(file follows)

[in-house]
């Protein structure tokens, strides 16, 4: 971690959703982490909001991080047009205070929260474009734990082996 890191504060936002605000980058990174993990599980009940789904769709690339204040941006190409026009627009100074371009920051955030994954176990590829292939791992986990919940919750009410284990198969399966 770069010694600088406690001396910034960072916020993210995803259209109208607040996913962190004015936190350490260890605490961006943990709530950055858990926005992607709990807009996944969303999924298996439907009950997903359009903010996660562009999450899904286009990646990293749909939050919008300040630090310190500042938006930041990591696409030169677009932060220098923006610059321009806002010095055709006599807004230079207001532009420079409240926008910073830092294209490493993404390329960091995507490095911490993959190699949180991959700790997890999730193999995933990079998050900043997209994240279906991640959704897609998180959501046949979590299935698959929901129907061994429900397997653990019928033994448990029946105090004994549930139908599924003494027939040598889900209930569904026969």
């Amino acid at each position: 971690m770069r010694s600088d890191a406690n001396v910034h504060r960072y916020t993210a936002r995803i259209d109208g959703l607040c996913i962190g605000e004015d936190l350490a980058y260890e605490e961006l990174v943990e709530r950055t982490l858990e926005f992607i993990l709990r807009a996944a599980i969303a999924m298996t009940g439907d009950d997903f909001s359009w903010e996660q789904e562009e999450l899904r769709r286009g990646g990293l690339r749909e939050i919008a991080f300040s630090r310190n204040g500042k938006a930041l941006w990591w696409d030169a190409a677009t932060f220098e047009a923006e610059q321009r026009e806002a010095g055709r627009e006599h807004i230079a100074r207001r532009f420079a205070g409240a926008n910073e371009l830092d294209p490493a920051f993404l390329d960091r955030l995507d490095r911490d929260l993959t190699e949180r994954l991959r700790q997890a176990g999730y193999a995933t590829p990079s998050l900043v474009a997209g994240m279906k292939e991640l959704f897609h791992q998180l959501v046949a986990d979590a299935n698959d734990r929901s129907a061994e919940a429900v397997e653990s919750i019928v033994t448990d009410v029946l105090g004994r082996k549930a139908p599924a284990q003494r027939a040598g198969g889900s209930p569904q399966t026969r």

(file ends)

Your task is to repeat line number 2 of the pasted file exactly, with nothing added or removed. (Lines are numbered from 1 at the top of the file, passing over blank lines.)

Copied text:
């Protein structure tokens, strides 16, 4: 971690959703982490909001991080047009205070929260474009734990082996 890191504060936002605000980058990174993990599980009940789904769709690339204040941006190409026009627009100074371009920051955030994954176990590829292939791992986990919940919750009410284990198969399966 770069010694600088406690001396910034960072916020993210995803259209109208607040996913962190004015936190350490260890605490961006943990709530950055858990926005992607709990807009996944969303999924298996439907009950997903359009903010996660562009999450899904286009990646990293749909939050919008300040630090310190500042938006930041990591696409030169677009932060220098923006610059321009806002010095055709006599807004230079207001532009420079409240926008910073830092294209490493993404390329960091995507490095911490993959190699949180991959700790997890999730193999995933990079998050900043997209994240279906991640959704897609998180959501046949979590299935698959929901129907061994429900397997653990019928033994448990029946105090004994549930139908599924003494027939040598889900209930569904026969």